When I scheduled this interview, she insisted on sitting down for lunch, her treat. This one-hour interview turned into a three-hour fish taco frenzy and admiring the flavors that Friendly Hills CC had to offer. It’s no surprise that management there takes great pride in Kurata, as her SCGA Player of the Year flag hangs proudly in the clubhouse.
“Thank you to the SCGA for putting that on the board there,” Kurata said. “That was right after the [WSCGA] merger, so do to that is so appreciated. It gives us ladies something more to compete for.”
From the general manager to the director of communications, they each personally came down to congratulate her for being featured in SCGA’s FORE Her Newsletter.
Friendly Hills CC Head Professional Jay Prestella, PGA mentioned to me as if it were meant to be a secret, “You know you’re dealing with a star, right?”
Her secret to success? Simple:
“The support I had this year from my friends and everyone at the club was unreal, I think that’s why I did so well last year,” Kurata said.
For the new year, her plans for some may be lofty, but she’s just looking to keep momentum from last year, like defending her SCGA Senior Women’s Am title, taking advantage of her exemption to the U.S. Senior Women’s Amateur and working to qualify for the U.S. Senior Women’s Open once again.
“My goal is to get healthier and staying injury-free in order to continue playing,” Kurata said. “My family and friends are first and foremost and to be able to play competitive golf is the icing on the cake.”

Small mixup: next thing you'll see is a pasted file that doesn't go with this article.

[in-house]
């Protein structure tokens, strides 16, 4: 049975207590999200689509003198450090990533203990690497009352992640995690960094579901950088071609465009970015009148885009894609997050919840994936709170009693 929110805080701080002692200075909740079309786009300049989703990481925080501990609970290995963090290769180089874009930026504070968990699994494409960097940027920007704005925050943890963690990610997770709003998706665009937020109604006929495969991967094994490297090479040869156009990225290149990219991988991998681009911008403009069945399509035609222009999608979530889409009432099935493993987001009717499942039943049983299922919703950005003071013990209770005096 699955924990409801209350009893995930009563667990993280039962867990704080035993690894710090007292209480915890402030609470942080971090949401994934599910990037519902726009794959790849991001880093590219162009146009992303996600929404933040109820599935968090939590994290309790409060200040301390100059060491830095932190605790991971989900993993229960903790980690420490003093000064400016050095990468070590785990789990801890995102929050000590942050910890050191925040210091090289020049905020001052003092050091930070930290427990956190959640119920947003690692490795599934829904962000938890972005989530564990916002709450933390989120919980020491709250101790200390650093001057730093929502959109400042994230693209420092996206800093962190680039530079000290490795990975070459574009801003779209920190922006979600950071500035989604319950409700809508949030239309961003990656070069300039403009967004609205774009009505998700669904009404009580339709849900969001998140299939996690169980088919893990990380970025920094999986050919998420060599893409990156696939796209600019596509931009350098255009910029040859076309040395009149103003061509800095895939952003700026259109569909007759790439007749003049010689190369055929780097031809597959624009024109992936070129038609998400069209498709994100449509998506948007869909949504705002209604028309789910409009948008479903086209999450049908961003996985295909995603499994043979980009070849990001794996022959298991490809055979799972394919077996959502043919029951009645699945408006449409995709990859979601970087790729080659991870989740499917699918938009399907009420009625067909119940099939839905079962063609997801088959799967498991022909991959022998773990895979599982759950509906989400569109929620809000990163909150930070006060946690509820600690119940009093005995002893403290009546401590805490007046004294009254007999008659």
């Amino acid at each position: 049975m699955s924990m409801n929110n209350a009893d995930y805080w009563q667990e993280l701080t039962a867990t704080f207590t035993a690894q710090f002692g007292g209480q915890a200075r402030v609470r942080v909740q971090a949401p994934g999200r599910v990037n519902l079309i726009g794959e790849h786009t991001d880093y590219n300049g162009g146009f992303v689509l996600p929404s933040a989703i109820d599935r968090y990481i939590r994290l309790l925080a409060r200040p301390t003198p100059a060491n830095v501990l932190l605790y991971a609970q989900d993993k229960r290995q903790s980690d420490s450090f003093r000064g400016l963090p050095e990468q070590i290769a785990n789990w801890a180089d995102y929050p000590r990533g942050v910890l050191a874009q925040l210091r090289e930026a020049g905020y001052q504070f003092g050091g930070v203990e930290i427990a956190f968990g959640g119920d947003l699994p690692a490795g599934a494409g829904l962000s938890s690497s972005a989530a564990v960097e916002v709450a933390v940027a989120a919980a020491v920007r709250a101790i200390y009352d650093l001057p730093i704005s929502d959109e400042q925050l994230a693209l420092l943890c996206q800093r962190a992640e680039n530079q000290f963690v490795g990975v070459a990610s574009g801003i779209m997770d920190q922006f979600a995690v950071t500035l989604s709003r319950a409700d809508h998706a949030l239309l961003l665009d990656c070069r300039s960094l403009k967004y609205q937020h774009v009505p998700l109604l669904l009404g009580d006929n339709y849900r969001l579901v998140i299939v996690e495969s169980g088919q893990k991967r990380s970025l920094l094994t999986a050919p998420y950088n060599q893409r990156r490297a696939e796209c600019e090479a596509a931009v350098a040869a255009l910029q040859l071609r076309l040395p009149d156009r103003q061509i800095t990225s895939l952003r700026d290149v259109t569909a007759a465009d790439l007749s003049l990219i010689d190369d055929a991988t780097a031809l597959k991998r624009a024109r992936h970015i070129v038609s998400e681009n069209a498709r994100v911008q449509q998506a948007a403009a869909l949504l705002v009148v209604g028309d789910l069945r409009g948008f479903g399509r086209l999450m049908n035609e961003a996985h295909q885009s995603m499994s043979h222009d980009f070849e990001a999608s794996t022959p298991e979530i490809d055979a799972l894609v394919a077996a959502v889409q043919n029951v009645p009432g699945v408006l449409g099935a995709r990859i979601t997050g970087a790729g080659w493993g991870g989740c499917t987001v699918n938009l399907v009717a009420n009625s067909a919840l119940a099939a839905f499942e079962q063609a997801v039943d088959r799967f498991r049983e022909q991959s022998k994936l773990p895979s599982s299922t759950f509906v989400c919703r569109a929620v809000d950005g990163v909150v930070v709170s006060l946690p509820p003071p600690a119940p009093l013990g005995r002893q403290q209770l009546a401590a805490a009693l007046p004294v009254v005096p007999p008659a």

Anytime I would ask about a tournament that she’s won, or performed really well, the story – and there were many – would lead to a similar place, almost as if the competition is the last thing on her mind. It’s the relationships made that matter the most to Kurata, and it can be seen from a mile away.
“She’s the most wonderful, selfless person I know,” Alpert mentioned while Kurata prepped for her photo shoot on the putting green.
I asked her what golf has done for her, and there was a long silence. Then, a smiled appeared, she took a deep breath and Kurata said,
“You meet such wonderful people in golf and I think that is so precious. And I know practice is important and I do take the game seriously, but my friends and those relationships are more important. You can’t hit every shot perfectly, and that’s something I’ve accepted, which has given me a sort of calm when I play. If I hit a bad shot, I normally giggle! There’s no point in getting upset and no time to get emotional. You just have to make the best of your next shot. I’m already thinking more ‘ok NOW what do we do? How do we move on from here?’ I mean jeez — we are playing a game we all love, and with friends, in beautiful nature – there’s absolutely nothing to be upset about.”
Her childhood days of picking avocados while playing with her family may be gone now and her father isn’t here to teach her or watch her play any longer, but there’s a light in Kurata that golf has given her, and that’s something that will continue to live on.